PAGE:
Following the cost categorisation by Drummond and colleagues [33], inpatient costs (n = 70, 75%), outpatient costs (hospital-based: n = 32, 34%; physician practice-based: n = 33, 35%) and medication costs (n = 46, 49%) were the most frequently included health and social care cost components. Costs from other sectors referred to patient and family costs in the form of informal caregiving in five studies (5%) and the criminal justice sector in one study (1%). Around one in four studies (n = 24, 26%) incorporated lost productivity, in line with the Austrian guidelines applying the method of human capital approach [19] if reported. In the majority of the studies (n = 55, 59%), cost analyses were used for national-level inferences, the others (n = 38, 41%) used regional-level or specific local provider-level inferences, often irrespective of the generalisability of the applied unit costs. The year of costs was stated by 75% (n = 70) of all studies and ranged from 1999 to 2014. Overall, 18% (n = 17) of all studies inflated the costs to the year of their analysis, with one study using a health-specific inflation rate [34]. This adjustment was justified in all instances (n = 17). By contrast, a comparison of how many other studies should have adjusted their costs but did not is not feasible in light of the limited details provided in some studies regarding e.g. the year of cost or missing additional information. In 19% (n = 18) of all studies, future costs (and in some cases: outcomes) were discounted, typically applying a discount rate of 2–5% in their main analysis (5% recommended in the Austrian guidelines [19]). There was an average time lag of three years between the base year of costing and publication of the study (Fig 2).

Seventeen studies (18%) referenced economic evaluation guidelines in connection with their adopted costing methodology. In around half of them (eight out of 17, 47%) the authors referred to the Austrian guidelines for economic evaluation from 2006 [19] or the Austrian HTA methods handbook from 2012 [24], followed by guidelines from Germany (n = 4, 24%) or other countries (n = 5, 29%). While 62% of all studies (n = 58) comprehensively reported all unit costs separately from the respective resource use information, all unit cost sources (or if applicable: calculation methods) were comprehensively listed in 73% (n = 68) of all studies. Hence in several studies, unit cost sources were missing but sources listed.

Regarding the origin of the unit costs, a variety of sources were identified, often also in the case of the same cost component (Fig 3). For example, the unit costs for a general practitioner (GP) consultation were found to be taken from a variety of sources including tariffs from single regional health insurance funds, a weighted average tariff from more than one regional health insurance fund, internal estimate of the Main Association of Social Security Institutions, expert advice or non-specified sources. In line with the heterogeneity of the listed sources, also the unit costs for a GP visit varied considerably. A difference of approximately 135% could be observed between the lowest and highest reported unit cost for a (non-disease specific) GP contact (all values inflated to year 2015) (n = 7). The vast impact of the source of valuation and costing methodology on the derived estimates is supported by another cost analysis identified in this review [35]. When comparing the costs of day surgery for varix operation based on different data sources and/or methods (including tariff-based costing, provider specific micro-costing and international cost data), the difference in the unit cost estimates amounted to around 450% [35].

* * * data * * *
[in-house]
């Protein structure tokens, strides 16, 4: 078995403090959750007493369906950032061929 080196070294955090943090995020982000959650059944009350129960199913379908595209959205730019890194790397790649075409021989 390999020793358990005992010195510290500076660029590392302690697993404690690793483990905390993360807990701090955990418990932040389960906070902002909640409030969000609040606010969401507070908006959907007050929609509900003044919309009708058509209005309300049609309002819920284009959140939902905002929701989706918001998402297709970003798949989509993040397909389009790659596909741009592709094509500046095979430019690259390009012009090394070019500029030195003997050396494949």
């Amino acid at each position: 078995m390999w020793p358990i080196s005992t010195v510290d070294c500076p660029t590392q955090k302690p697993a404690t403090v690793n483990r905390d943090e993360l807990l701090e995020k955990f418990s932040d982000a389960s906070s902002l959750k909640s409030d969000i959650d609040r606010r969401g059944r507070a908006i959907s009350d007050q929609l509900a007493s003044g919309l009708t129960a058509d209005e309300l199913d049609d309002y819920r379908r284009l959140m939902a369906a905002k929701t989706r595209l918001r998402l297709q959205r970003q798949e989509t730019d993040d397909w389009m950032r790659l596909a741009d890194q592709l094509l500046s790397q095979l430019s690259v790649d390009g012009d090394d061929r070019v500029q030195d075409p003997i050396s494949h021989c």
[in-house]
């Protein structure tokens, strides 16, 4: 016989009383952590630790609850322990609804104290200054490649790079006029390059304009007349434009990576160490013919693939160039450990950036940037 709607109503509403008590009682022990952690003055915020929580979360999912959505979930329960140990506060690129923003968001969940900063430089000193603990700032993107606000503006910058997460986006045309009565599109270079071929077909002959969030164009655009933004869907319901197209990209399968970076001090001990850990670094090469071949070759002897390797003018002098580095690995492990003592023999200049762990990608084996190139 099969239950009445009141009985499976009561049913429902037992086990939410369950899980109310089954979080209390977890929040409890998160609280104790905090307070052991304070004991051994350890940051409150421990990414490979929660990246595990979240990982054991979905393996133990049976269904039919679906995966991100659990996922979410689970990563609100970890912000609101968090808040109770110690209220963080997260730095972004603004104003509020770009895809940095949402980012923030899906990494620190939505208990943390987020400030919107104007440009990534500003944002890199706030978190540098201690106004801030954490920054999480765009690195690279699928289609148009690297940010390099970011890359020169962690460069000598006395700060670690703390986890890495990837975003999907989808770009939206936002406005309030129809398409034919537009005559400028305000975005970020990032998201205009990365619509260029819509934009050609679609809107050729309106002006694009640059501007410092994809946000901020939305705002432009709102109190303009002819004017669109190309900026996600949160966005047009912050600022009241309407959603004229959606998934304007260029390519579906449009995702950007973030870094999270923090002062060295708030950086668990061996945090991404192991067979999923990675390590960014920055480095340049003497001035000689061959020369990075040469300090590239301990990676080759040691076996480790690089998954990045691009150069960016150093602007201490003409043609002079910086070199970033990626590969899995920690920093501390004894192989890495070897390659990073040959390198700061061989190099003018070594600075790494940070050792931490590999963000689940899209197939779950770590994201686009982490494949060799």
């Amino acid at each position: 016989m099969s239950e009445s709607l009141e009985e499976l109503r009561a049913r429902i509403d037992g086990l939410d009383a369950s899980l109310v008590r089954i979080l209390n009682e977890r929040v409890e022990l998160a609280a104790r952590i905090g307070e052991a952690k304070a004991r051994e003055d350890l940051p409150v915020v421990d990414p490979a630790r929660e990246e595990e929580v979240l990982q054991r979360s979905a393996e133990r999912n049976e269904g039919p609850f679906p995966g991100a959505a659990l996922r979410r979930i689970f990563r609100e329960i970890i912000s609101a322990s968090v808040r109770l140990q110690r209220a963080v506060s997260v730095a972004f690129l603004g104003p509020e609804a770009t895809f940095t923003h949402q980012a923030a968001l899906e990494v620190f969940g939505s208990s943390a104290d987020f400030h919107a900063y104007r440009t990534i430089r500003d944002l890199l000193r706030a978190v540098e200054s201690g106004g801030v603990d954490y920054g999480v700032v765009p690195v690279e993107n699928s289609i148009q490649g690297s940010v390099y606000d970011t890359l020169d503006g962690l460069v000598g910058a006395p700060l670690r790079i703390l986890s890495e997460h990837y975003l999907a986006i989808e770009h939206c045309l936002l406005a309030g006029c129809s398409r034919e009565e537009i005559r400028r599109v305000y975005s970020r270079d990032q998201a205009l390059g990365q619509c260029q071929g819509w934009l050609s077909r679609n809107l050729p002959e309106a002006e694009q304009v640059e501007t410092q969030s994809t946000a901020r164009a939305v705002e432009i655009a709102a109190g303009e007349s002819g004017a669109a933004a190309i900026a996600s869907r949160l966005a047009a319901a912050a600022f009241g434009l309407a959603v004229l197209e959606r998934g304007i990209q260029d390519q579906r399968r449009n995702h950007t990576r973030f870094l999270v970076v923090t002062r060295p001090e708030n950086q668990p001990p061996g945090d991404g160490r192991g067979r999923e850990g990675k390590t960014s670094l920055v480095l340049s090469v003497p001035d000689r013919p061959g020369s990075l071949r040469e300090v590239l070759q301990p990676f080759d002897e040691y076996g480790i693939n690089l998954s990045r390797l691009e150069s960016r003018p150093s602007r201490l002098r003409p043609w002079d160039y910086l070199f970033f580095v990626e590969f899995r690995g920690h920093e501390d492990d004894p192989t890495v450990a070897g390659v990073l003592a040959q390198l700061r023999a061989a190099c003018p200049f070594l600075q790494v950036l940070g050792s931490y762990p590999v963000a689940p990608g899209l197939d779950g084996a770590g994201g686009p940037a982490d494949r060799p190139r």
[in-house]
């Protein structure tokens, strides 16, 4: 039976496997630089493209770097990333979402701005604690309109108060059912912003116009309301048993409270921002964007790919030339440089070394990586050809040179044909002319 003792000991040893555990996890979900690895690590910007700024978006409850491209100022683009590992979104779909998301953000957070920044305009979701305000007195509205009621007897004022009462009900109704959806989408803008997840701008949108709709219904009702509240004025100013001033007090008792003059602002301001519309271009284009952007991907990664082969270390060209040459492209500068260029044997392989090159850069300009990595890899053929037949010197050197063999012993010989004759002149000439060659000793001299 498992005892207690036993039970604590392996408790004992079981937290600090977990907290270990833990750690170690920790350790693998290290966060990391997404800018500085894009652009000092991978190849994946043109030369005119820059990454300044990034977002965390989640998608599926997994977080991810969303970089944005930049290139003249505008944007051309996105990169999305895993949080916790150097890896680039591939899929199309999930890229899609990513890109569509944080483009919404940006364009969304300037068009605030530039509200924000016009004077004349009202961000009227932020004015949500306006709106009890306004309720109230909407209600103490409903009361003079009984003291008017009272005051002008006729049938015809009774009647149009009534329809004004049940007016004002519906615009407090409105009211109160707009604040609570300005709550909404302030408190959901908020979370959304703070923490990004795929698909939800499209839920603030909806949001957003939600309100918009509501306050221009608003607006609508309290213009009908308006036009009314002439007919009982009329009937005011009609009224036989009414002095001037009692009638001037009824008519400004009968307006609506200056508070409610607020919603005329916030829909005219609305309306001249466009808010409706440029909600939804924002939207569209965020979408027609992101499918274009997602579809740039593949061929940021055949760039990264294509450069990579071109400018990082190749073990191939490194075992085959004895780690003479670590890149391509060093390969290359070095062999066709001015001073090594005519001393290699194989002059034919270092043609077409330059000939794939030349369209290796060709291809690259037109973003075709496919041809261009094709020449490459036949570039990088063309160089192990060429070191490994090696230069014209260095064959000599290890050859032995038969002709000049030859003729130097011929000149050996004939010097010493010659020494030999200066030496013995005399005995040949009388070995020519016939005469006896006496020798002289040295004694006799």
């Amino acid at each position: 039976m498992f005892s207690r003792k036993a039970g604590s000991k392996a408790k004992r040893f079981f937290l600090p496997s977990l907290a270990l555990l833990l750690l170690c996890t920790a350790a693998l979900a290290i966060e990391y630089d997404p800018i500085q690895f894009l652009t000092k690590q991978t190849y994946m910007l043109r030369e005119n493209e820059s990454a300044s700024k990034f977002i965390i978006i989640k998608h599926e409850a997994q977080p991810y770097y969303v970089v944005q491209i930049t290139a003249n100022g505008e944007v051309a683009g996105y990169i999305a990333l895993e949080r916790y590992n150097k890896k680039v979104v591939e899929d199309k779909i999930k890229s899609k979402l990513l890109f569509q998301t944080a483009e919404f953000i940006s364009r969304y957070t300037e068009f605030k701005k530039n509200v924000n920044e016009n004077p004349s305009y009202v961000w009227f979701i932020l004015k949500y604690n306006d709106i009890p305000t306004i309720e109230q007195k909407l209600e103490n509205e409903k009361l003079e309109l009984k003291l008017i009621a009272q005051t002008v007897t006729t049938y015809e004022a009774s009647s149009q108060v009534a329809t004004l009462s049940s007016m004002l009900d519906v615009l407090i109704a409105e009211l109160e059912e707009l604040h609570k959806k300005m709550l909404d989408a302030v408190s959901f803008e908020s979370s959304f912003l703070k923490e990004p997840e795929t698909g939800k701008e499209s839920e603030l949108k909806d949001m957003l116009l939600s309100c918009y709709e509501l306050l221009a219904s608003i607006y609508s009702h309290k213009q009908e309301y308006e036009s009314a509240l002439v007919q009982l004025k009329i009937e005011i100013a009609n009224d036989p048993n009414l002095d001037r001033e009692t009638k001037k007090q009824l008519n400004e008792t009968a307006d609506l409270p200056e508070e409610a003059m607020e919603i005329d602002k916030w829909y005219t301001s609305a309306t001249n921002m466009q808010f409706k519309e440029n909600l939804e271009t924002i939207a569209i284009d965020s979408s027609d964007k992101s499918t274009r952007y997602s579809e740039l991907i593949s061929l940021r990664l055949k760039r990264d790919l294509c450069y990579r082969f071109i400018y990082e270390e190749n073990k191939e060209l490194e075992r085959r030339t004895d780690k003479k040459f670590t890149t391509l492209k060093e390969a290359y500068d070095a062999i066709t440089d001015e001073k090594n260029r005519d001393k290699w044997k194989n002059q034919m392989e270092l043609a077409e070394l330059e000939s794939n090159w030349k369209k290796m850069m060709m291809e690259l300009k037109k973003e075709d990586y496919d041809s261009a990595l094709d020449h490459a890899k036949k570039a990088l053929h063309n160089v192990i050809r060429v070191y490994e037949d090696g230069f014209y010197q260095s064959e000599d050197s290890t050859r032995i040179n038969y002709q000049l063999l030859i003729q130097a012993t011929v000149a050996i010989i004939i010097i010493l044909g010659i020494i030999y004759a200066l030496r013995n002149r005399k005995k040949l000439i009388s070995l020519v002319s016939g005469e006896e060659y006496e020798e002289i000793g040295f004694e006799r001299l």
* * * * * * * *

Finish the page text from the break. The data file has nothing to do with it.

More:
Depending on the specific cost component considered in the reviewed studies (Fig 3), a varying number of studies relied on expert opinion (which is an acknowledged source according to the Austrian guidelines [19]) and/or author assumptions. These sources were used most commonly for travel costs, services in physician practices and the hospital sector. The number of studies listing only unspecific sources of valuation or no determinable source ranged from 20% (informal care) to 100% (criminal justice sector, patient/waiting times) depending on the cost component. As opposed to hospital outpatient and inpatient services, sources for unit costs in physician practices were typically not comprehensively reported. Austria-specific unit costs for the hospital sector came mostly from provider-specific sources (i.e. institution-based accounting information) (n = 23, 33%) or payer tariffs (i.e. centrally determined reimbursement values including diagnosis-related groups (DRG) data) (n = 22, 31%). For resource use in physician practices (n = 14, 42%) and medication (n = 18, 39%), payer tariffs were the main source of valuation, while for medication also market prices were utilised (n = 5, 11%). Overall, ten studies (11%) relied on unit costs from international sources, including unit costs from Germany, the UK, and Sweden, which were mostly used for other medical services (e.g. specific diagnostic tests, surgical procedures).

The application of micro-costing methods was also examined. According to Gold and colleagues [36], micro-costing (also known as ‘bottom-up’ costing or ‘activity-based costing’ [37]) involves the ‘direct enumeration and costing out of every input consumed in the treatment of a particular patient’ and is considered the ‘gold standard’ in economic evaluation [38]. Overall, 15 studies (16%) employed this approach to value resource use for all (ten out of 15, 67%) or some resource use items (five out of 15, 33%) included in their analysis [3953]. Micro-costing was mostly applied when dealing with the hospital sector, except for one study [45] that used the method to value an ambulatory care service.